Pansteatitis in Boat-Billed Heron Chicks
American Association of Zoo Veterinarians Conference 1998
Christal G. Pollock, DVM; Jonathan M. Sleeman, Vet MB, MRCVS; Edward C. Ramsay, DVM, DACZM; Chris Houle, DVM
Department of Comparative Medicine, College of Veterinary Medicine, The University of Tennessee, Knoxville, TN, USA


The fat-soluble vitamin, vitamin E, is a biologic antioxidant that protects cellular membranes from lipid peroxides and free radicals. The clinical appearance of hypovitaminosis E is extremely variable and may include steatitis, myopathy, hemolytic anemia, encephalomalacia, paralysis, paresis, tremors, ataxia, torticollis, exudative diathesis, and/or reproductive problems such as decreased hatchability or fertility.1-6

Pansteatitis due to vitamin E deficiency occurred in three 10-week-old boat-billed heron chicks (Cochlearius cochlearius) at Knoxville Zoological Gardens despite daily vitamin supplementation. The heron diet was prepared in layers and offered free choice. Silversides fish (Menidia menidia) and a vitamin-mineral supplement were placed on top of a commercial bird of prey diet and dry dog food. Chicks presented weak and lethargic. Physical findings included emaciation, yellow-brown subcutaneous nodules, a firm distended coelom, erosions covered by a diphtheritic membrane along the roof of the mouth, and yellow-white, submucosal pharyngeal nodules. Although all adult boat-billed herons behaved normally, mild to moderate amounts of subcutaneous fat were found in all birds. One adult also had a slight distended, firm coelom. Clinical pathology revealed heterophilic leukocytosis, anemia, hypoproteinemia, and low plasma alpha-tocopherol levels (1.94–2.14 µg/ml). Dierenfeld reported a mean plasma alpha-tocopherol level of 9.53 µg/ml ±0.96 (reported range: 7.9–14.2 µg/ml) in six clinically normal, captive boat-billed herons.2 Two of three chicks died. Necropsy revealed coeloms distended with a mass of yellow-brown to golden-yellow, firm, nodular fat. The fat surrounded many abdominal organs as well as the heart and compressed the diameter of the gastrointestinal tract significantly. The chicks also had granulomatous pneumonia and air sacculitis due to Aspergillus fumigatus.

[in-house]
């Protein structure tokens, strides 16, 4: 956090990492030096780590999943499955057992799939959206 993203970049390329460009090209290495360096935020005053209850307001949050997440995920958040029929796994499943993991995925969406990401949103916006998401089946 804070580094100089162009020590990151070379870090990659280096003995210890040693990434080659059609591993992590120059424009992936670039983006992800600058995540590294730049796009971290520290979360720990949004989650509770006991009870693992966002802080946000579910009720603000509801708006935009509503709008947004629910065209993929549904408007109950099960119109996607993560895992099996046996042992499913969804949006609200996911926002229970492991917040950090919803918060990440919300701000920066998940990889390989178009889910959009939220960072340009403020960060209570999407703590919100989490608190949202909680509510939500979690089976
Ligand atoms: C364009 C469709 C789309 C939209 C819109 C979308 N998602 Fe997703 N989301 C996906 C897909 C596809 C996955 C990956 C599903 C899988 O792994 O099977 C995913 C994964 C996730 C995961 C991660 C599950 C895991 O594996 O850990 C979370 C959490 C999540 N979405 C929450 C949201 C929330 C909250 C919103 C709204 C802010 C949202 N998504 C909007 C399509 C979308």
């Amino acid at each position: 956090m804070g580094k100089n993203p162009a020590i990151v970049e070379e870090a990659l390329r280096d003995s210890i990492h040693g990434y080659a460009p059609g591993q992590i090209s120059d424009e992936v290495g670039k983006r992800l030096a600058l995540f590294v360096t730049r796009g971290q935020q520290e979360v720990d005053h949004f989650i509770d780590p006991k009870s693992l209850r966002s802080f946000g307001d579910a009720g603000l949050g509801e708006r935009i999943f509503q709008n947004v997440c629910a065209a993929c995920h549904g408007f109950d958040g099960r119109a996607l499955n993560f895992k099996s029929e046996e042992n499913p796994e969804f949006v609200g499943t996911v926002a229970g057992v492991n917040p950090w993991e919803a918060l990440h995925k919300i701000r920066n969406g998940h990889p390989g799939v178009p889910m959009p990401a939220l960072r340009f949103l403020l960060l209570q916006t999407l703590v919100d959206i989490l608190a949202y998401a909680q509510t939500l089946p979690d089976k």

Literature Cited

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2.  Dierenfeld E.S. 1989. Vitamin E deficiency in zoo reptiles, birds and ungulates. J Zoo Wildl Med 20:3–11.

3.  Jones T.C., Hunt R.D., King N.W. 1997. Nutritional deficiencies. In: Jones TC, Hunt RD, King NW (eds). Veterinary Pathology. Baltimore: Williams and Wilkins; Pp. 789–793.

4.  Lowenstein, L.J. 1986. Nutritional disorders of birds. In: Fowler M.E. (ed). Zoo and Wild Animal Medicine. Philadelphia: WB Saunders; Pp. 209–210.

5.  Nichols D.K., Montali R.J. 1987. Vitamin E deficiency in captive and wild piscivorous birds. Proc First Int Conf Zool Avian Med., Turtle Bay, Hawaii. Pp. 419–421.

6.  Quesenberry K. 1997. Disorders of the musculoskeletal system. In: Altman RB, Clubb SL, Dorrestein GM, Quesenberry K (eds). Avian Medicine and Surgery. Philadelphia: WB Saunders; Pp. 527–528.


Speaker Information
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Christal G. Pollock, DVM
Department of Comparative Medicine
College of Veterinary Medicine
The University of Tennessee
Knoxville, TN, USA

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